The last year marked the highest number of strike actions by workers since 1989, raising more awareness over fair pay and workers’ happiness. With jobs having a major impact on our well-being, it is not only important for individuals to feel happy at work but also essential for employers to build a positive workplace culture where everyone’s abilities can thrive.
Interested in finding out which industry has the highest satisfaction rate, Reboot Online surveyed 2,500 professionals from 29 different industries. An ‘Overall Job Happiness’ index score per industry was then calculated based on seven factors surveyed, revealing the industries with the happiest workers.
Top 5 best industries
Science and pharmaceuticals | Job happiness score 91.93
Reboot Online can reveal that science and pharmaceuticals top the list as the industry with the most satisfied professionals, achieving an Overall Job Happiness Score of 91.93, based on all seven aspects surveyed.
Of all 29 industries surveyed, people working in this sector reported the highest satisfaction in three factors: mental health benefits (80.25%), job empowerment (79.01%), and salary (79.01%). Although over 70% of respondents agree that their work culture (74.07%) and work relationships (77.78%) are positive, not everyone is happy with how their job affects people’s lives (65.43%) and the career prospects (64.20%) it offers.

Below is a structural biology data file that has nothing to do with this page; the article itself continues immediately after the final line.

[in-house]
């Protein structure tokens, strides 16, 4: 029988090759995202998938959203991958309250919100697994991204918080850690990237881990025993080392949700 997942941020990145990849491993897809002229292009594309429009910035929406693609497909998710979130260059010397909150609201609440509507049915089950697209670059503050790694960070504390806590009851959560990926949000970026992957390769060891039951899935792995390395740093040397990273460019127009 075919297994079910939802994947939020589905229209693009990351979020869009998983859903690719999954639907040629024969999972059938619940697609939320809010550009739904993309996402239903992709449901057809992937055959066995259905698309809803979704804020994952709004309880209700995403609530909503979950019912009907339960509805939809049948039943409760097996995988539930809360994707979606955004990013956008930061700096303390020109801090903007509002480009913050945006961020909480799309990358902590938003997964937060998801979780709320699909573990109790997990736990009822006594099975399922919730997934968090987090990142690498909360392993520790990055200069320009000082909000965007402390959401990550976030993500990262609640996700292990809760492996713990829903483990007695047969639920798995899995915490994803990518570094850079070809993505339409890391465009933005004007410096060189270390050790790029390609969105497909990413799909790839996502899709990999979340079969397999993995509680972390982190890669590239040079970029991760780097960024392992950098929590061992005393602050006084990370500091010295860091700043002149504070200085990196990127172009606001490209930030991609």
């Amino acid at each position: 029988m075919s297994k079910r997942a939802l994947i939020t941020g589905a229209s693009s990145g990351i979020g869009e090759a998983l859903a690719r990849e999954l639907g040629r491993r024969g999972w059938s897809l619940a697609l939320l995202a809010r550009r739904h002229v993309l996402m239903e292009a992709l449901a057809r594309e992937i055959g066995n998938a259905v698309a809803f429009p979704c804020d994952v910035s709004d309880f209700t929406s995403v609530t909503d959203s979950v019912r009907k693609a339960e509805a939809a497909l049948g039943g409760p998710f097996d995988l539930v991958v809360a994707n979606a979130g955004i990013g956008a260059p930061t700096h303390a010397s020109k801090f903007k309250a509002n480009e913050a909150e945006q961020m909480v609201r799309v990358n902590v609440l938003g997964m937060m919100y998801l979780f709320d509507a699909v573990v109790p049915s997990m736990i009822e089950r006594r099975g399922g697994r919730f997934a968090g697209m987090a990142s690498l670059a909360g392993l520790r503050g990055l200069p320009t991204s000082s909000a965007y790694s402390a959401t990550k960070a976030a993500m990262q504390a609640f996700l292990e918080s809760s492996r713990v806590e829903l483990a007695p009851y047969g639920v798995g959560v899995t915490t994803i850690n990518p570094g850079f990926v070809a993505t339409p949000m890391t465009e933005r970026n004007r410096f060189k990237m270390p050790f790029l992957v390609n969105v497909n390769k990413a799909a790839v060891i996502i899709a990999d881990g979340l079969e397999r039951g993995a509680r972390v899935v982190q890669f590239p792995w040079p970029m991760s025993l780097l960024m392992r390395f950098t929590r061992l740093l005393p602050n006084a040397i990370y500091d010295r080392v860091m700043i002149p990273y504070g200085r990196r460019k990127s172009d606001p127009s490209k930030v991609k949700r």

Creative and design | Job happiness score 83.81
Creative and design ranked second in the industry with the happiest workers, with an overall job happiness score of 83.81. Professionals working in design are particularly happy with their work culture (73.17%), the relationships they have at work (76.83%) and how their job benefits their mental health (78.05%).
In addition, 68.29% of participants felt empowered by their job, indicating working in design means people feel more confident in themselves. However, there is still work to be done for employers in terms of the salaries (59.76%) and career prospects (57.32%) they offer.
Environment and agriculture | Job happiness score 80.96
Environment and agriculture came in third place with a Job Happiness Score of 80.96. Although not specifically the happiest industry, its employees’ satisfactions are fairly strong for all categories, according to our survey. 76.71% of professionals working in this industry feel positive about their career prospects.
This satisfaction rate is the second highest with a less than 4% difference from the figure in accountancy (80.46%).
Charity and voluntary work | Job happiness score 76.66
In fourth place is charity and voluntary work, with an overall job happiness score of 76.66. Their professionals reported the second-highest happiness rate in all three aspects: good work relationships (82.05%), positive impact on others (79.49%), and positive impact on mental health (79.49%). This indicates that charity workers are most happy with the connections they have at work and how their job affects their own and others’ lives.
However, charity workers don’t think their hard work has been valued by their employers as the satisfaction for salary and job empowerment is all below 40%.
Advertising and PR | Job happiness score 73.81